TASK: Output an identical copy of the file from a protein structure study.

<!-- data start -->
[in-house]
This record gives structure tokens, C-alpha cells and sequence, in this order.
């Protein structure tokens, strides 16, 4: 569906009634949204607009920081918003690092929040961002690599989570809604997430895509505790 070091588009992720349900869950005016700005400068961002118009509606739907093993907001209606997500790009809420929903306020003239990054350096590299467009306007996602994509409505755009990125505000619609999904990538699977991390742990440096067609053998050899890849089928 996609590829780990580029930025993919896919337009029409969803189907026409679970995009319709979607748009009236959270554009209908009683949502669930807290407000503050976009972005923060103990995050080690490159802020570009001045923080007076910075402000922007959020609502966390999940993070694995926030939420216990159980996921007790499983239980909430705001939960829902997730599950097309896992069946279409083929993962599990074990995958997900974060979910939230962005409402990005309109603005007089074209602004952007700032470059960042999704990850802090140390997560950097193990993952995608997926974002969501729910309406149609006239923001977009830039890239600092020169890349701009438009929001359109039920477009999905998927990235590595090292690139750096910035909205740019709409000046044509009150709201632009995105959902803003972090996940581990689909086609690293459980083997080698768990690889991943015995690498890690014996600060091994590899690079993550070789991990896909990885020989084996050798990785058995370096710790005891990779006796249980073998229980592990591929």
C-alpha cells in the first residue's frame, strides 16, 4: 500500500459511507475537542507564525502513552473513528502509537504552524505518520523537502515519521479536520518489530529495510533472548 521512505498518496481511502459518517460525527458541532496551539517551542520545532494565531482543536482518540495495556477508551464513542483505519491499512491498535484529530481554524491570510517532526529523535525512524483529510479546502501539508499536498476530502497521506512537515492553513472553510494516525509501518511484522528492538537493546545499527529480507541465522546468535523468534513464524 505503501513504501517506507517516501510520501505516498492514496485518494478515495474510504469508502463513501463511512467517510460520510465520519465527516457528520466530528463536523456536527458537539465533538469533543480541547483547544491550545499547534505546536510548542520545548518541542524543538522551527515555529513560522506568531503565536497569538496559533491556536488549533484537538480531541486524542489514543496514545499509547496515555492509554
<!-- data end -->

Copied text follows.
[in-house]
This record gives structure tokens, C-alpha cells and sequence, in this order.
């Protein structure tokens, strides 16, 4: 569906009634949204607009920081918003690092929040961002690599989570809604997430895509505790 070091588009992720349900869950005016700005400068961002118009509606739907093993907001209606997500790009809420929903306020003239990054350096590299467009306007996602994509409505755009990125505000619609999904990538699977991390742990440096067609053998050899890849089928 996609590829780990580029930025993919896919337009029409969803189907026409679970995009319709979607748009009236959270554009209908009683949502669930807290407000503050976009972005923060103990995050080690490159802020570009001045923080007076910075402000922007959020609502966390999940993070694995926030939420216990159980996921007790499983239980909430705001939960829902997730599950097309896992069946279409083929993962599990074990995958997900974060979910939230962005409402990005309109603005007089074209602004952007700032470059960042999704990850802090140390997560950097193990993952995608997926974002969501729910309406149609006239923001977009830039890239600092020169890349701009438009929001359109039920477009999905998927990235590595090292690139750096910035909205740019709409000046044509009150709201632009995105959902803003972090996940581990689909086609690293459980083997080698768990690889991943015995690498890690014996600060091994590899690079993550070789991990896909990885020989084996050798990785058995370096710790005891990779006796249980073998229980592990591929």
C-alpha cells in the first residue's frame, strides 16, 4: 500500500459511507475537542507564525502513552473513528502509537504552524505518520523537502515519521479536520518489530529495510533472548 521512505498518496481511502459518517460525527458541532496551539517551542520545532494565531482543536482518540495495556477508551464513542483505519491499512491498535484529530481554524491570510517532526529523535525512524483529510479546502501539508499536498476530502497521506512537515492553513472553510494516525509501518511484522528492538537493546545499527529480507541465522546468535523468534513464524 505503501513504501517506507517516501510520501505516498492514496485518494478515495474510504469508502463513501463511512467517510460520510465520519465527516457528520466530528463536523456536527458537539465533538469533543480541547483547544491550545499547534505546536510548542520545548518541542524543538522551527515555529513560522506568531503565536497569538496559533491556536488549533484537538480531541486524542489514543496514545499509547496515555492509554